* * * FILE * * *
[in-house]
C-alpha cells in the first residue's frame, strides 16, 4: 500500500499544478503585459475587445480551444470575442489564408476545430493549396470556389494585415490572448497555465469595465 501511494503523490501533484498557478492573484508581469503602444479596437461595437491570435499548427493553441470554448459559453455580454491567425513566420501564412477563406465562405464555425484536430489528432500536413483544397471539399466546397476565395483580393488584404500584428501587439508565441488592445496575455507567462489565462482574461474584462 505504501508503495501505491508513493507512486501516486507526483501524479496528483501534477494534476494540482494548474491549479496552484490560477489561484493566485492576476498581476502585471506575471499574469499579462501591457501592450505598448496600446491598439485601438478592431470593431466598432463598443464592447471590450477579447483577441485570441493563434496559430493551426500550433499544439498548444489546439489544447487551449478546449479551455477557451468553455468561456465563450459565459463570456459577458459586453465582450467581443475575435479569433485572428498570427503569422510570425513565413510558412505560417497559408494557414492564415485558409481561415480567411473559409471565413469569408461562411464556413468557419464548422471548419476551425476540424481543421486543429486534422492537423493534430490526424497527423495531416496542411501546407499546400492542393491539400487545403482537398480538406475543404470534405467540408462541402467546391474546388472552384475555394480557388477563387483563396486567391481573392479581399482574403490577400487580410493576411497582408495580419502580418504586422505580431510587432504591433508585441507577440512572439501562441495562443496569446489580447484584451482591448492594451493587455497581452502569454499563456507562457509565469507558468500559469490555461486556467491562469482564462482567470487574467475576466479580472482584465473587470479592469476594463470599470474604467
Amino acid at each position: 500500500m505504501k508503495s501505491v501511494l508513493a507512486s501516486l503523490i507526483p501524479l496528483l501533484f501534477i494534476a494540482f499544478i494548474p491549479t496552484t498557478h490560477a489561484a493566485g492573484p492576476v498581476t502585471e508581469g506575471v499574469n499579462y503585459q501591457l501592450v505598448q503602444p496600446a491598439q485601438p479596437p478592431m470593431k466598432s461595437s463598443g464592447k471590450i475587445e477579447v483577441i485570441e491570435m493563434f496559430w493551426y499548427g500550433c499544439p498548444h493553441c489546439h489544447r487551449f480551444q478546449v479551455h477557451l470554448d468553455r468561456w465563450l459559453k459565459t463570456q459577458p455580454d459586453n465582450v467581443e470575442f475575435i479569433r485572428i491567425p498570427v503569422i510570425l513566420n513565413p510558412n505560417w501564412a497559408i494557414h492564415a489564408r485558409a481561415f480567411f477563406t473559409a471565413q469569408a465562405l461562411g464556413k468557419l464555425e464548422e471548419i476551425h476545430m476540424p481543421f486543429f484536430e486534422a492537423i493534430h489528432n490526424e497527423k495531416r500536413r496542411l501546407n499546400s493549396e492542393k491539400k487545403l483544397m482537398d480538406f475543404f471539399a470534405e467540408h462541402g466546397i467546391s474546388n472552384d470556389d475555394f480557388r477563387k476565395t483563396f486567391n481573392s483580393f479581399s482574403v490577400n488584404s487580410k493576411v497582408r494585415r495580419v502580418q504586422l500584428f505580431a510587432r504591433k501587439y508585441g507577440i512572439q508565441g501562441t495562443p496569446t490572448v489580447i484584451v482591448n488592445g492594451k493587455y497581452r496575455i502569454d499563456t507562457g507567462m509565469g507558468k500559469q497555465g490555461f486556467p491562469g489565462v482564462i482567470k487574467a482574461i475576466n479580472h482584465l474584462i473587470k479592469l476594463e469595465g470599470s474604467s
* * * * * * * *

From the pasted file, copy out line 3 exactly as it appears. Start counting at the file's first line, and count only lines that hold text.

Amino acid at each position: 500500500m505504501k508503495s501505491v501511494l508513493a507512486s501516486l503523490i507526483p501524479l496528483l501533484f501534477i494534476a494540482f499544478i494548474p491549479t496552484t498557478h490560477a489561484a493566485g492573484p492576476v498581476t502585471e508581469g506575471v499574469n499579462y503585459q501591457l501592450v505598448q503602444p496600446a491598439q485601438p479596437p478592431m470593431k466598432s461595437s463598443g464592447k471590450i475587445e477579447v483577441i485570441e491570435m493563434f496559430w493551426y499548427g500550433c499544439p498548444h493553441c489546439h489544447r487551449f480551444q478546449v479551455h477557451l470554448d468553455r468561456w465563450l459559453k459565459t463570456q459577458p455580454d459586453n465582450v467581443e470575442f475575435i479569433r485572428i491567425p498570427v503569422i510570425l513566420n513565413p510558412n505560417w501564412a497559408i494557414h492564415a489564408r485558409a481561415f480567411f477563406t473559409a471565413q469569408a465562405l461562411g464556413k468557419l464555425e464548422e471548419i476551425h476545430m476540424p481543421f486543429f484536430e486534422a492537423i493534430h489528432n490526424e497527423k495531416r500536413r496542411l501546407n499546400s493549396e492542393k491539400k487545403l483544397m482537398d480538406f475543404f471539399a470534405e467540408h462541402g466546397i467546391s474546388n472552384d470556389d475555394f480557388r477563387k476565395t483563396f486567391n481573392s483580393f479581399s482574403v490577400n488584404s487580410k493576411v497582408r494585415r495580419v502580418q504586422l500584428f505580431a510587432r504591433k501587439y508585441g507577440i512572439q508565441g501562441t495562443p496569446t490572448v489580447i484584451v482591448n488592445g492594451k493587455y497581452r496575455i502569454d499563456t507562457g507567462m509565469g507558468k500559469q497555465g490555461f486556467p491562469g489565462v482564462i482567470k487574467a482574461i475576466n479580472h482584465l474584462i473587470k479592469l476594463e469595465g470599470s474604467s